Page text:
The China-led Asian Infrastructure Investment Bank (AIIB) has said that all of its bonds can now be considered Sustainable Development Bonds, as it prepares to issue $10bn of paper in coming months.
Last year, AIIB raised $9bn through four benchmark issuances, which included its inaugural Sterling and Renminbi-denominated bonds. The transactions were subject to the Bank’s Environmental and Social Framework (ESF), which set out use of proceed requirements and a list of excluded activities.
Now, the bank has created a Sustainable Development Bond Framework in collaboration with Crédit Agricole, which introduces requirements for the bank to report annually on the social and environmental impacts of its investments – at both project and portfolio level – in a dedicated report.
The move comes as the People's Bank of China issued "SDG-themed" green bonds yesterday, and updated its high-profile national ‘green bond catalogue’ – the list of definitions for eligible projects to be financed with the proceeds of green bonds issued in China. Described by experts as “an important milestone”, the update brings the Chinese green bond standards more closely in line with those developing in the EU, in part by excluding coal and other fossil fuel power projects for the first time.
The AIIB’s new framework quotes its President, Jin Liqun, saying, “AIIB will not finance any projects that are functionally related to coal” either – although this does not yet appear to have been written into the Bank’s ESF and exclusion policies.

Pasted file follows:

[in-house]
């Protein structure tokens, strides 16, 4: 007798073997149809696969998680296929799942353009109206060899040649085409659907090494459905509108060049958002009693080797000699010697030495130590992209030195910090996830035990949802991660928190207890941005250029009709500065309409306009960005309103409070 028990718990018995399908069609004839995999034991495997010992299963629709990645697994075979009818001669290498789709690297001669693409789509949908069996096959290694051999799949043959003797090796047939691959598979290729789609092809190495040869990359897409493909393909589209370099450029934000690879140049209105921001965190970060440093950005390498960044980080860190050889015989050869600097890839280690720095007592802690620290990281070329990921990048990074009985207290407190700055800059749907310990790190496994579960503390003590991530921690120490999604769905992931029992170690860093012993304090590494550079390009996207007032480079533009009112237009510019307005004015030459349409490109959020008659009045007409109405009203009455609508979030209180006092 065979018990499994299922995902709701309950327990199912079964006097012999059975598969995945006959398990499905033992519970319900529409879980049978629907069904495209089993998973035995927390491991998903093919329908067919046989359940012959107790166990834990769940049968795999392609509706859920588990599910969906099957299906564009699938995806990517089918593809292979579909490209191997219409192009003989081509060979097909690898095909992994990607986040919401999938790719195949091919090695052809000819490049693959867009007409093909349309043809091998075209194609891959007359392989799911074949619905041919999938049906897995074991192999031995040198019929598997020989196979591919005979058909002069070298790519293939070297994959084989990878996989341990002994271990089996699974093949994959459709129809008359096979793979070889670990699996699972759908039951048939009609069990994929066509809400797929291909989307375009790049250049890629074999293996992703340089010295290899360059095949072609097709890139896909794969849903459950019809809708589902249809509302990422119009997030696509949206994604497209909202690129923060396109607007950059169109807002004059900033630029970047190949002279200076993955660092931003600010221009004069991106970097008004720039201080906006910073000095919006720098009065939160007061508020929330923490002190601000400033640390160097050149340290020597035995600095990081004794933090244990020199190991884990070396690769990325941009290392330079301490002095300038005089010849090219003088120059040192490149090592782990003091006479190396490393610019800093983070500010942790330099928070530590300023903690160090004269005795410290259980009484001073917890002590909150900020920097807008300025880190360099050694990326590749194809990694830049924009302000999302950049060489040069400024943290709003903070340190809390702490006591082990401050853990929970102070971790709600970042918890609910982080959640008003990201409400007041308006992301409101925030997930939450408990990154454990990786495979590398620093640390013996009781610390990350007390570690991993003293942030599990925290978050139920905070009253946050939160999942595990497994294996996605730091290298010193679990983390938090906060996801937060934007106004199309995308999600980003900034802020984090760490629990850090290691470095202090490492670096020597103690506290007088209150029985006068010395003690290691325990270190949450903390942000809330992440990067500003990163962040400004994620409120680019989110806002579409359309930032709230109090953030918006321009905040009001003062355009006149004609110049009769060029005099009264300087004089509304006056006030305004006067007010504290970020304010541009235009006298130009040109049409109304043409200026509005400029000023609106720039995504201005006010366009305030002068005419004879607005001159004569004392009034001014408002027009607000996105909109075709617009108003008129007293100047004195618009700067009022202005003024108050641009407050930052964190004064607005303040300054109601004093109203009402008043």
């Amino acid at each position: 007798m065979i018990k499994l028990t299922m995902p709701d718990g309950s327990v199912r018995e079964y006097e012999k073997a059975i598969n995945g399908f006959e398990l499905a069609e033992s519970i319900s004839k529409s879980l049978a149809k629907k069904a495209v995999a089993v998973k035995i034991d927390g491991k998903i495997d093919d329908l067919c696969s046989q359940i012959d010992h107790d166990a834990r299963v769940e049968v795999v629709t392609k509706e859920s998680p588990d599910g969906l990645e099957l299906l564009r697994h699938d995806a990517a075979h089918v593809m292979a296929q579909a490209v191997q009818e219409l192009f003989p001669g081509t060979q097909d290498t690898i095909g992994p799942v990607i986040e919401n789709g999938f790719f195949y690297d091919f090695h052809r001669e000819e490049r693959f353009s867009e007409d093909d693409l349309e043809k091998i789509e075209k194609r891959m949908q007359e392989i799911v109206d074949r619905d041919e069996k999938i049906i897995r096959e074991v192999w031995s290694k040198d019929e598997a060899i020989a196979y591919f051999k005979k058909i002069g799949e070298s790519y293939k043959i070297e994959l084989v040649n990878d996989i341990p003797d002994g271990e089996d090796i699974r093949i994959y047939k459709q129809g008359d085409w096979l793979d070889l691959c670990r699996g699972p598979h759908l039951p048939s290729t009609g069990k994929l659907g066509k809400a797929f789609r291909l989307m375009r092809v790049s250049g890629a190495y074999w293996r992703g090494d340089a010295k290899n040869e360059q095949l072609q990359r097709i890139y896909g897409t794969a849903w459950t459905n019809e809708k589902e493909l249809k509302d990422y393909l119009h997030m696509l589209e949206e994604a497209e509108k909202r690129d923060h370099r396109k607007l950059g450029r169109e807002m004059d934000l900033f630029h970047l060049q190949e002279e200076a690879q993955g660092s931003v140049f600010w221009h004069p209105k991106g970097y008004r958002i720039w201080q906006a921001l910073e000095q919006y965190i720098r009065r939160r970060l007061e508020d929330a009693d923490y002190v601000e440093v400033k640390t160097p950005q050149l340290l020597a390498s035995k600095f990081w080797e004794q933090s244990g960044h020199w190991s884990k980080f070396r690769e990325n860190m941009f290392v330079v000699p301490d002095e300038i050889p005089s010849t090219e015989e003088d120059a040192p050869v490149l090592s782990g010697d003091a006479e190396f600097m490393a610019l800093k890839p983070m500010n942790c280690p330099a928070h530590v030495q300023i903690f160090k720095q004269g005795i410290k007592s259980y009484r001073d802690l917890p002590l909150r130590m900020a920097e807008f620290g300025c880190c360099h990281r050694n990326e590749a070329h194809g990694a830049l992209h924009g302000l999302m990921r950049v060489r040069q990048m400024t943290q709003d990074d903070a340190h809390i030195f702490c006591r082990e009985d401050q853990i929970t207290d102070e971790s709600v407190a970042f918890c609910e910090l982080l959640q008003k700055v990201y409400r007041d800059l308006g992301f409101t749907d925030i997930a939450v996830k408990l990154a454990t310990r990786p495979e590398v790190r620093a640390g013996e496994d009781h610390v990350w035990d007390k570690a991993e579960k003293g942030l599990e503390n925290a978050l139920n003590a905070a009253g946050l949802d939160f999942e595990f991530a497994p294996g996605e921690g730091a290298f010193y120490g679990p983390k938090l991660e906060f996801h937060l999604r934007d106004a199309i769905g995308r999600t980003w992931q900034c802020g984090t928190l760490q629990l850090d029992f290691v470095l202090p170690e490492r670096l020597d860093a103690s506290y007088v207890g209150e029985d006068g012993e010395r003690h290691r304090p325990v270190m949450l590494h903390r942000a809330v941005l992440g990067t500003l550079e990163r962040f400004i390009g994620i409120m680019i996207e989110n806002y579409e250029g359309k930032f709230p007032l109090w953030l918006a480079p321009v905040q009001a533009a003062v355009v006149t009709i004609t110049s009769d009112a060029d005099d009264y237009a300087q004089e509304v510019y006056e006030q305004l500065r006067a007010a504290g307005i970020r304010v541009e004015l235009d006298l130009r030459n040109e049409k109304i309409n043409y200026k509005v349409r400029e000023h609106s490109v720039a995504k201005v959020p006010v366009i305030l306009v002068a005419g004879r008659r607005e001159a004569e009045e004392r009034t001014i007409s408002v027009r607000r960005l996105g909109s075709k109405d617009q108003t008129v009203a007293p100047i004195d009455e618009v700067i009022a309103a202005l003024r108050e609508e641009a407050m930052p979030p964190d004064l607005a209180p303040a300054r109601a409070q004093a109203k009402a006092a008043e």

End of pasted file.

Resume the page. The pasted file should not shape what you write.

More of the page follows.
Examples of indicators which will be disclosed under the bank’s framework include carbon emission reductions, renewable energy capacity growth, number of households with improved access to drinking water and electricity, and hectares of land protected through the building of flood control infrastructure.
Net proceeds from the sale of AIIB Sustainable Development Bonds will be invested according to one or more of four thematic priorities: green infrastructure, infrastructure connectivity within Asia and between Asia and the rest of the world, technology-enabled infrastructure and facilitating private investments into infrastructure.
The Framework also formalises how the Bank’s ESF principles will be applied to project screening and evaluations, and use of proceeds management and reporting. As a result, AIIB says that all of its bonds can now be considered Sustainable Development Bonds, which provide “investors with an opportunity to improve social and economic outcomes in Asia”.
Unlike other multilateral development banks that have issued Sustainable Development Bonds aligned with ICMA’s Sustainability Bond Guidelines, such as the Asian Development Bank and the World Bank, AIIB’s Framework does not reference any existing bond standards.
Last year, RI profiled the AIIB’s ambitious Sustainable Capital Markets Initiative which aims to provide proof-of-concept for the viability of climate change and ESG investing strategies in Asia, and improve the availability of climate and sustainability data across the continent.